Contemplating a permanent move to Israel from the United States, newlyweds Joe and Sarah Rashba decided to come for a trial period to see if they liked it. After a successful spell in Jerusalem, last summer they applied for citizenship and immigrant status through Nefesh B’Nefesh (the organization responsible for aliyah from English-speaking countries). Like all applicants from English-speaking countries, they were asked to produce a letter from their local rabbi confirming that they were Jewish, which they did.
Sarah was quickly notified that her application had been approved. A decision on Joe, however, was still pending. The issue, as the 26-year-old University of Pennsylvania alumnus would soon discover, was that his parents were born in Moscow.
The Israeli Interior Ministry official, who had taken note of that detail on his application form, immediately flagged it for further review.
Joe thought there must have been some mistake. After all, like his wife, he was born in the United States. His parents, along with his older sister, had moved there in 1991. He grew up in Boston, where his family belonged to a Conservative synagogue and he attended the local Solomon Schechter Jewish day school. He even participated in a special gap year program in Israel for Jewish-American teens.
And yet, for reasons unclear to him, he was being told he needed to undergo more stringent background checks to determine that he was Jewish and, therefore, eligible for aliyah – the type of background checks typically reserved for immigrants from the former Soviet Union. The letter from his rabbi back home was not enough.
“My initial reaction was confusion,” Joe tells Haaretz. “After all, I’m an American citizen, I was born in the United States, I visited Russia only once in my life, and I don’t identify as Russian in any way. So there was something almost Kafkaesque about the way this country had decided for me that I was Russian.”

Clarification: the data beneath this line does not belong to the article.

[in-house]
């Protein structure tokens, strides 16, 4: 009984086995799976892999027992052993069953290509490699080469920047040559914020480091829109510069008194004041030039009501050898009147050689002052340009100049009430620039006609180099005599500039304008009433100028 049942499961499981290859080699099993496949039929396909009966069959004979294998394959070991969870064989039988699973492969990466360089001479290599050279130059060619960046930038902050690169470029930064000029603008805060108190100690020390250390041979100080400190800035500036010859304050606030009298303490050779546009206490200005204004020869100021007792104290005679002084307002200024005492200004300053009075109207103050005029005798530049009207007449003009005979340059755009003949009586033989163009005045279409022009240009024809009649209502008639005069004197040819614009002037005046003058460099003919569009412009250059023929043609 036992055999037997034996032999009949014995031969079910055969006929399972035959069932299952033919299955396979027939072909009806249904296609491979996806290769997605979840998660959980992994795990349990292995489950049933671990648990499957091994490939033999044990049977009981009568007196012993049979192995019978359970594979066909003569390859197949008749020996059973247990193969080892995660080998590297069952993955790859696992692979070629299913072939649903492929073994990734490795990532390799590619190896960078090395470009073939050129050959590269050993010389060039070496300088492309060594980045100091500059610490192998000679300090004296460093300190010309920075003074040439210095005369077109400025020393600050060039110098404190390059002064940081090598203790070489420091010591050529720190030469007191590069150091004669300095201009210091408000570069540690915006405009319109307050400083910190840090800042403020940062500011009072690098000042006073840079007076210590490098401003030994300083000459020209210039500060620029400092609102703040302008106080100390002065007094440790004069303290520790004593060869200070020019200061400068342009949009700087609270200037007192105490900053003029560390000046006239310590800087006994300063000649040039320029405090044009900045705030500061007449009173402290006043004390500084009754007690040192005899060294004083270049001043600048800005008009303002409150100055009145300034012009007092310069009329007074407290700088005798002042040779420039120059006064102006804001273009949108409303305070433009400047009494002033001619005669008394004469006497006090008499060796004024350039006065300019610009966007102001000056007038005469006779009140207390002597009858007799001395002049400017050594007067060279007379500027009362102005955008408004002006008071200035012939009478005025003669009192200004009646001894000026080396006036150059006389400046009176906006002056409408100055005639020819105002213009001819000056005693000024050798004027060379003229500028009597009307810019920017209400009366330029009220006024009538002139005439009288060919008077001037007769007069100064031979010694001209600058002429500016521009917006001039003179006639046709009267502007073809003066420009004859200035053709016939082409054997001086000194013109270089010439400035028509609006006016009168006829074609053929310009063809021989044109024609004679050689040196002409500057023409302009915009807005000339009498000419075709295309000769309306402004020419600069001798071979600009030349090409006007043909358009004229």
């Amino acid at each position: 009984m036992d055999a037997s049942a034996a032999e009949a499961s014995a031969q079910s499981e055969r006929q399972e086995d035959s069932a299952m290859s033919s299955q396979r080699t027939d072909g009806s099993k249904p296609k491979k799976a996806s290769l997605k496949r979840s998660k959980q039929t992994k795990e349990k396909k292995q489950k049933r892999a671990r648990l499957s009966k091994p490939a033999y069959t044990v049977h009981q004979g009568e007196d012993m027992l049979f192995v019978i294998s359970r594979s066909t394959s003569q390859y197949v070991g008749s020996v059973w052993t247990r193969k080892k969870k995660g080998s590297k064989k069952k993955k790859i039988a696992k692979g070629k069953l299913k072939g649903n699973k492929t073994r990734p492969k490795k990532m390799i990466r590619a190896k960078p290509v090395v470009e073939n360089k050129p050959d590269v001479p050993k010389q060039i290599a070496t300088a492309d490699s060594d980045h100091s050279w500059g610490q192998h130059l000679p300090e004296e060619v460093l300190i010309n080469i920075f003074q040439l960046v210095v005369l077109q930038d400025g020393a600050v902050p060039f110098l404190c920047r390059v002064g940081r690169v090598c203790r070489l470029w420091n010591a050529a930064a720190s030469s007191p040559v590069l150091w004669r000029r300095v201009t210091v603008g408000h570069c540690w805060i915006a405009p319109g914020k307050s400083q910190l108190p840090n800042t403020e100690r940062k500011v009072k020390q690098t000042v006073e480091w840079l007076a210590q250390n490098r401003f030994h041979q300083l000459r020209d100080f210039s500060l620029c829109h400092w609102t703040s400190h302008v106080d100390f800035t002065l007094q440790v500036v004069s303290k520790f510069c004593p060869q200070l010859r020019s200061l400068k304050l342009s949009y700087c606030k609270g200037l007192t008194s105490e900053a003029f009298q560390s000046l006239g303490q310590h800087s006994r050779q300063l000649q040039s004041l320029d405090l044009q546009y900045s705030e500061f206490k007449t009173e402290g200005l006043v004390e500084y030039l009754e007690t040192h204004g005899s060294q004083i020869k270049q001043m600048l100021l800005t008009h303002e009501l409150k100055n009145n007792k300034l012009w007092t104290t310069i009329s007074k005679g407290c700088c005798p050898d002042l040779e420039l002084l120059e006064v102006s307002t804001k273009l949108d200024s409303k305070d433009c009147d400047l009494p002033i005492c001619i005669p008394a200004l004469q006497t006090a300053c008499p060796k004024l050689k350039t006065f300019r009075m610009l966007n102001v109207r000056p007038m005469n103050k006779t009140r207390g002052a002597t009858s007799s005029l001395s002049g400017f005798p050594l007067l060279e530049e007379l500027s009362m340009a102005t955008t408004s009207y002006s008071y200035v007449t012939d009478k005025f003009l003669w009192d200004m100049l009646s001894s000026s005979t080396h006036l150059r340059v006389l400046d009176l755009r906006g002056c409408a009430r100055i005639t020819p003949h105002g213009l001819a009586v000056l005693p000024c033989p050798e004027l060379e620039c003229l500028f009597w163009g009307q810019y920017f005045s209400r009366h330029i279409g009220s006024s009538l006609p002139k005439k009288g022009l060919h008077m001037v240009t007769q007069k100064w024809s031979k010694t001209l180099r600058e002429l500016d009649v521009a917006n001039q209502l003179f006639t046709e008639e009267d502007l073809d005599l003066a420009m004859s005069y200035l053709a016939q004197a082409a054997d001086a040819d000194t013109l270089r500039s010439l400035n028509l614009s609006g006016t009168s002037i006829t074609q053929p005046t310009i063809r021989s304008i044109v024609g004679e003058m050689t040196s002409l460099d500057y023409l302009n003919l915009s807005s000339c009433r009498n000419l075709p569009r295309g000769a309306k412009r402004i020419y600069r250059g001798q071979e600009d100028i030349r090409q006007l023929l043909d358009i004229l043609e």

Months went by and Joe’s application was still not approved. He was starting to feel anxious, because by then he had received an attractive job offer and did not know for sure whether he would be allowed to remain in Israel permanently.
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“I was scared that my livelihood would be at risk because of this bureaucratic decision,” he recounts. Meanwhile, his wife had become pregnant and it was not clear whether, even assuming everything eventually worked out, he would have been a citizen long enough to qualify for paternity benefits.
At some point, it was suggested he might want to apply for citizenship and immigrant status through Nativ – the government agency that processes requests for applicants from the former Soviet Union. He was warned, though, that this process would be far more cumbersome, as Nativ requires applicants to produce the original birth and marriage certificates of their parents and, in many cases, even their grandparents. Often, such documents are hard to come by and require trips back to the region so that old archives and town records can be accessed.
Joe began collecting whatever old family documents he could that would prove his Jewish roots. At the same time, he began the tedious process of filling out the application form required by Nativ. It was a 14-page document, all in Russian. “It took hours, and I needed someone to help me with it because my Russian is very basic,” Joe recalls. “The funny thing is that it would have been much easier for me to fill it out in Hebrew.”
‘Threatening phone call’